Regarding boredom, librarians, like most folks, do pretty much the same thing from one day or week to the next. If you eventually move up to library middle or upper management, there will be more variety in your work, but of course more challenges as well. The trick with managing boredom is not to stand still. Pursue continuing education within your chosen field, or even in other areas of library science. When I went to a library conference, I made it a rule to always attend at least one session outside my specific area. Some of those sessions put me to sleep, but some energized me to think about approaching my work in a different way. Opportunities for continuing education online abound. If you're OK with the idea of supervising others, apply for promotion to a higher position, either at your library or another library. Always look to the future. What's coming down the pike in the library world, and can you use that information in your work to make the library better? Keep your brain busy learning and thinking about what you do and how it could be done differently/better. See a problem? Do some research and think of ways to fix it. If you do all this, as well as enjoy what you do, you won't have much opportunity to be bored.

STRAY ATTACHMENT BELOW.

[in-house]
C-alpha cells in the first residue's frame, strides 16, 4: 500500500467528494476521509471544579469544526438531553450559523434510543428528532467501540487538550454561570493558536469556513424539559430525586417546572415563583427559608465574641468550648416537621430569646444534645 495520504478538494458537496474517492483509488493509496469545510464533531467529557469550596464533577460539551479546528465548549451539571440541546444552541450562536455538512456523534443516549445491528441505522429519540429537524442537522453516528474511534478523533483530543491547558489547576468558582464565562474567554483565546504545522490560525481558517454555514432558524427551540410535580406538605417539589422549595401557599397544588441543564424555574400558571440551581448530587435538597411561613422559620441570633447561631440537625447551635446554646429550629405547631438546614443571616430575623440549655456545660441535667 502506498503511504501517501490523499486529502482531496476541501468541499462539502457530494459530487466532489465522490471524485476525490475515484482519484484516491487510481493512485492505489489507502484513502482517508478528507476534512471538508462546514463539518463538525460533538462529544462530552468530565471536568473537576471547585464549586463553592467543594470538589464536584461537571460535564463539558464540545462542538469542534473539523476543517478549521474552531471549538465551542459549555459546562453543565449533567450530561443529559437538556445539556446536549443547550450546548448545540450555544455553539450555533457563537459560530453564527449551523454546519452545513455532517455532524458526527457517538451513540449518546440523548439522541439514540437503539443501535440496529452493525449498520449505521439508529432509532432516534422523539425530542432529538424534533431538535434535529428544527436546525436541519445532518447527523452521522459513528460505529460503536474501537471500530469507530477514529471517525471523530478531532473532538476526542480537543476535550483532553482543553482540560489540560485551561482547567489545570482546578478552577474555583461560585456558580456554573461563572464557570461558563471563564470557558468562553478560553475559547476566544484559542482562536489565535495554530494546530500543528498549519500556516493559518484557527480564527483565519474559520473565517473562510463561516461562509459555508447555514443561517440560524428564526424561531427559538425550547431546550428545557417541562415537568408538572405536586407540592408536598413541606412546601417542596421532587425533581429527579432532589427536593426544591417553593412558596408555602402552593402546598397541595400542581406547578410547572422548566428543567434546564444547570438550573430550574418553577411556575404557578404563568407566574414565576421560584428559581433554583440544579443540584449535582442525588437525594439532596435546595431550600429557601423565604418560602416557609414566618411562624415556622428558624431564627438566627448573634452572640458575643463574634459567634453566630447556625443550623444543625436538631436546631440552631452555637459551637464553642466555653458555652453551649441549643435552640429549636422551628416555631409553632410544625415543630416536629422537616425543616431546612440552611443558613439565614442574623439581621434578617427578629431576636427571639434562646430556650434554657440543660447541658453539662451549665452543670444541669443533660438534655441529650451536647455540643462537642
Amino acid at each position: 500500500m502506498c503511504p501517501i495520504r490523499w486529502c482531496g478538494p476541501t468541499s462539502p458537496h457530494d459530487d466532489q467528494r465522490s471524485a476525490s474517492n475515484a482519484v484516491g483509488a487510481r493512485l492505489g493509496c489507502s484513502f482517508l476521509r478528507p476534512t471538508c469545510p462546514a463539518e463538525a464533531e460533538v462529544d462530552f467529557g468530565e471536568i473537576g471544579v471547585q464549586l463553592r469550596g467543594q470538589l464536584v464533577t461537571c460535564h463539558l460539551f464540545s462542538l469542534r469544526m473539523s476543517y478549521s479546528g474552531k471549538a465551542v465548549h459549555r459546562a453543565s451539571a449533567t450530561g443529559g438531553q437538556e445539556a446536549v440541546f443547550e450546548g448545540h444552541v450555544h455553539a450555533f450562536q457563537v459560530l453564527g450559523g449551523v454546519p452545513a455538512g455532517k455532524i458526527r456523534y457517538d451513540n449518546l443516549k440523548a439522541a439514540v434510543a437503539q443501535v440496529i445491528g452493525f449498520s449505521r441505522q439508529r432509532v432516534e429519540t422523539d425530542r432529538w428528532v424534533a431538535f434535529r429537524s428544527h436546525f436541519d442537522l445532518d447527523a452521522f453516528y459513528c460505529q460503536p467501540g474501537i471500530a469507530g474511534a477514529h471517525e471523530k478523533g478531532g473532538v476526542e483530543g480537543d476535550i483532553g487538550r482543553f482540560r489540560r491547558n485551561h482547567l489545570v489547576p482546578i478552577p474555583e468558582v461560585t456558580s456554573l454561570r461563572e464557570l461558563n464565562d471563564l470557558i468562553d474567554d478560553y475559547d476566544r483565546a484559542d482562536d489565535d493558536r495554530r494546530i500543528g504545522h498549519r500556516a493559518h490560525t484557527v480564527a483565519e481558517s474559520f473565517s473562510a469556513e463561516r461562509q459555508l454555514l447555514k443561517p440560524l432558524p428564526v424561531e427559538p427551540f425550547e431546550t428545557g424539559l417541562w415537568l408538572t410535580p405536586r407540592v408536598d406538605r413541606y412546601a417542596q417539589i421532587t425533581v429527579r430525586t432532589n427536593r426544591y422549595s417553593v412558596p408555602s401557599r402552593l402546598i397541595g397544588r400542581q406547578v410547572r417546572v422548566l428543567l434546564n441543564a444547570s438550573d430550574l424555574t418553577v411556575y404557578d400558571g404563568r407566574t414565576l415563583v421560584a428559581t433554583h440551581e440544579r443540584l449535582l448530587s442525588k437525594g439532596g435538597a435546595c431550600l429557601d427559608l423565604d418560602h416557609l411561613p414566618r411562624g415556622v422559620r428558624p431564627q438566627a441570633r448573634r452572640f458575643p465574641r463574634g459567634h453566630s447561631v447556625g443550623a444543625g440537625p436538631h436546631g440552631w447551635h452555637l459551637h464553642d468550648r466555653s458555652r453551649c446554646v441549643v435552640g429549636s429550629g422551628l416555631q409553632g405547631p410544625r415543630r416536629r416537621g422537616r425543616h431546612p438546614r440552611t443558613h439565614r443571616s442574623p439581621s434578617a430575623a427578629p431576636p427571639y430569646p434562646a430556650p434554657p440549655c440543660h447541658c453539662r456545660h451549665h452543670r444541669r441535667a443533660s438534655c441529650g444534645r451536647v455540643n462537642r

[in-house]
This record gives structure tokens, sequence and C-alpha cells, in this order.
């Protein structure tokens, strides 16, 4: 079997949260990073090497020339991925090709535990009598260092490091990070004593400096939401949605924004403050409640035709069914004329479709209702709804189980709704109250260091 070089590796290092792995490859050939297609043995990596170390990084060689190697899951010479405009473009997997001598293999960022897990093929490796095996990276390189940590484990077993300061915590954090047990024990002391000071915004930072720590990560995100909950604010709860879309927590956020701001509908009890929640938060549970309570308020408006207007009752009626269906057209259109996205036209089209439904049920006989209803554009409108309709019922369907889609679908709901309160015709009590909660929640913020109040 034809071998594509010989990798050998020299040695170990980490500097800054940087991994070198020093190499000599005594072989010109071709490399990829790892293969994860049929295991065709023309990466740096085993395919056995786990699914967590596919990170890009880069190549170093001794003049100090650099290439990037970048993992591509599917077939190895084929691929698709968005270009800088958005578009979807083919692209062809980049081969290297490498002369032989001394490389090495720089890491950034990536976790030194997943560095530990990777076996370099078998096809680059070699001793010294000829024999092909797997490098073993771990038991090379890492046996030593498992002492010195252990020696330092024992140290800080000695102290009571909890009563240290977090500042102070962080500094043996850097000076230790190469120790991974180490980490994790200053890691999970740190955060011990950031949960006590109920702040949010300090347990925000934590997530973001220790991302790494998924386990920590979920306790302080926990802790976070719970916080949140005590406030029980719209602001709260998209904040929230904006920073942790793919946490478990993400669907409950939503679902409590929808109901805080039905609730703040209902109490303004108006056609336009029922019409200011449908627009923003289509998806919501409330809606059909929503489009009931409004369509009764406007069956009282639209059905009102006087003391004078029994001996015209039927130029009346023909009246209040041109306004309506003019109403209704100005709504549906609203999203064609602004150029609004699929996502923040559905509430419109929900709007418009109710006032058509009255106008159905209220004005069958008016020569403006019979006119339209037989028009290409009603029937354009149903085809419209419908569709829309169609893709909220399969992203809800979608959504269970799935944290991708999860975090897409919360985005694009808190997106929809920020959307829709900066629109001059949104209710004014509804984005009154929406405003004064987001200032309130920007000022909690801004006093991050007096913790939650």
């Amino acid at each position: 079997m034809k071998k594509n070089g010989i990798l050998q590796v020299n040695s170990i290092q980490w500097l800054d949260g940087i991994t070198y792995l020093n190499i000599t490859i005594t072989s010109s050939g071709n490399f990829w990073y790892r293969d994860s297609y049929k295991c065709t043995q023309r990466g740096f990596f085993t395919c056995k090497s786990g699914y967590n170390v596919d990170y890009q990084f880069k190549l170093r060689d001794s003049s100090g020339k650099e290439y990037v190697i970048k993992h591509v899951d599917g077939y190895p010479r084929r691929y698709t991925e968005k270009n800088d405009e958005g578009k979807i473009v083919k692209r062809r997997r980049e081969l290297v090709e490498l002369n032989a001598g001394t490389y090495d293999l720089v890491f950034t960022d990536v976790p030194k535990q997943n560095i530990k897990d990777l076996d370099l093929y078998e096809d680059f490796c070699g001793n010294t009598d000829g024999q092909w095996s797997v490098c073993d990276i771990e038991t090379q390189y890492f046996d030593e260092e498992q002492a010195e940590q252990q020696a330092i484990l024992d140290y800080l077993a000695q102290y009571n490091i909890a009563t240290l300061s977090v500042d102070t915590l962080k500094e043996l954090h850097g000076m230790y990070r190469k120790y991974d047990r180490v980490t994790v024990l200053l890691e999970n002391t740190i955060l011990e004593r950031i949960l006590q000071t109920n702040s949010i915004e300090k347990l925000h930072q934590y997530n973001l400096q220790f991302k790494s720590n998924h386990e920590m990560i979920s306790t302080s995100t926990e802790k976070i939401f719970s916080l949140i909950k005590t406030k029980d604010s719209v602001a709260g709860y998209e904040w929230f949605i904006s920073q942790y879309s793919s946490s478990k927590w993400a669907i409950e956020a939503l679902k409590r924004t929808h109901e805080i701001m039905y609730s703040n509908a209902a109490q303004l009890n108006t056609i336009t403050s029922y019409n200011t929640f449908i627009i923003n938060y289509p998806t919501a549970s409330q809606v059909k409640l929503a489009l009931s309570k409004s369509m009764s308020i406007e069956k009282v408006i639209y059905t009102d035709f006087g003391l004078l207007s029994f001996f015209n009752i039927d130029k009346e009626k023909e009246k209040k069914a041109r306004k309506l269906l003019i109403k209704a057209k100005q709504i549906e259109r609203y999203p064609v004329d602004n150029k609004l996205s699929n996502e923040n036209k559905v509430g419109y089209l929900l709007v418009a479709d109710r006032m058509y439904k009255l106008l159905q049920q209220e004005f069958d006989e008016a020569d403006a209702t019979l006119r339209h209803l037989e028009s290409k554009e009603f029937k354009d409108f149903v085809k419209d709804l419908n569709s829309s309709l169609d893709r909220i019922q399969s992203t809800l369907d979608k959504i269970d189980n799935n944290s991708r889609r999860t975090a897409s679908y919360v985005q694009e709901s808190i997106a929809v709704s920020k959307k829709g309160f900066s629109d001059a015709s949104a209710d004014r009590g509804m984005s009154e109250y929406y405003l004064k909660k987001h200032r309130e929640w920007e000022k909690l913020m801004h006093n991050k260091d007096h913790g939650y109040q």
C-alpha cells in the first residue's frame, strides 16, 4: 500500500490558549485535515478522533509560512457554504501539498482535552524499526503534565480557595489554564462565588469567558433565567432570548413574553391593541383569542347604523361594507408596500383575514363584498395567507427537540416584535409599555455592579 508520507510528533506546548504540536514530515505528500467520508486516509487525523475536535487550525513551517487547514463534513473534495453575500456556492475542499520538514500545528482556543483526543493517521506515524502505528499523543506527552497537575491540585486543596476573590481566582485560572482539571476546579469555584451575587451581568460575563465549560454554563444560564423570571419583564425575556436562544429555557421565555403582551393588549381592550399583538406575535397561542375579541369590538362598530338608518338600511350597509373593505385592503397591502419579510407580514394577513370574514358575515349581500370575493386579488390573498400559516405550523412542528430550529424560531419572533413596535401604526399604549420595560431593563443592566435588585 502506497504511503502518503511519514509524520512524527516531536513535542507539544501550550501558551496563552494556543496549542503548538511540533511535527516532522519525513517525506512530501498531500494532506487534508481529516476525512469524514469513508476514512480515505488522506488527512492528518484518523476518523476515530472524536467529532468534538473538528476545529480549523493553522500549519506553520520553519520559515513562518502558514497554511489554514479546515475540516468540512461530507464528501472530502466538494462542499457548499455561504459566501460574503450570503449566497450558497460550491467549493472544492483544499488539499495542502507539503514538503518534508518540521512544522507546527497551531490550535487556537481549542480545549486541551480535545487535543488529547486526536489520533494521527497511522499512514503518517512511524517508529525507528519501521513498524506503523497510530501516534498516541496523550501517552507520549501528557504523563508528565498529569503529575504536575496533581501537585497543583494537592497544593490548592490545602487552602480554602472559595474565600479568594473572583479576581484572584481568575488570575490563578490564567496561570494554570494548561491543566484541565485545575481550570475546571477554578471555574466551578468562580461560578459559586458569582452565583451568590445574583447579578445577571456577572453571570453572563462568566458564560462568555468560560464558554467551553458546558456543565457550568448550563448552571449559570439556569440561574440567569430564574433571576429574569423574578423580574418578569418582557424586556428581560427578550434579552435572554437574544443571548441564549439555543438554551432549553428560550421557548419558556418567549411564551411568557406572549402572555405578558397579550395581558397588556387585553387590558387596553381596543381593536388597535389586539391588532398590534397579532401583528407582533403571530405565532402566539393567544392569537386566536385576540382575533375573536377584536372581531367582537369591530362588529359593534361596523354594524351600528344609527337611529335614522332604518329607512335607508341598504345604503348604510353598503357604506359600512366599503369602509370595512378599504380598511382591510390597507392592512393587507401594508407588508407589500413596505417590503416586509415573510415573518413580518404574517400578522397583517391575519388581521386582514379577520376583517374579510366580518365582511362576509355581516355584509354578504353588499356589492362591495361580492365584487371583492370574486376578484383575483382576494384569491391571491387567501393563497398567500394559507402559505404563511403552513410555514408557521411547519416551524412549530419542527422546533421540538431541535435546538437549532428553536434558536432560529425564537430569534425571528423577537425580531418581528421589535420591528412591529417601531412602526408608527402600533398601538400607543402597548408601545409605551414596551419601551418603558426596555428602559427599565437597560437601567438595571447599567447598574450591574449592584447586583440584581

What did I love? Most of all, I loved to solve problems. I started my career as a cataloguer, and ended it as head of Technical Services, though I spent about ten percent of my time in Adult Services along the way. A lot of the problems i solved involved figuring out how to accommodate requests from the Public Services librarians to be able to search the catalogue for certain information. For example, how can I find picture books about bears, or dragons, or the alphabet, or any other topic? How can I find musical recordings in Russian, or Hindi, or Wolof, or any other language? Or later in my career, when I started working more with other parts of the ILS, how can we set up these particular items (specifically, laptop computers, or knitting needles) in the ILS so they can be checked out and returned only at this one library branch and not any of the others? Other problems were broader in scope. What changes can I make to move books through the Cataloguing process more quickly? How can I either eliminate or work around a bottleneck that is stopping me from implementing a process that will lead to better quality data in the catalogue?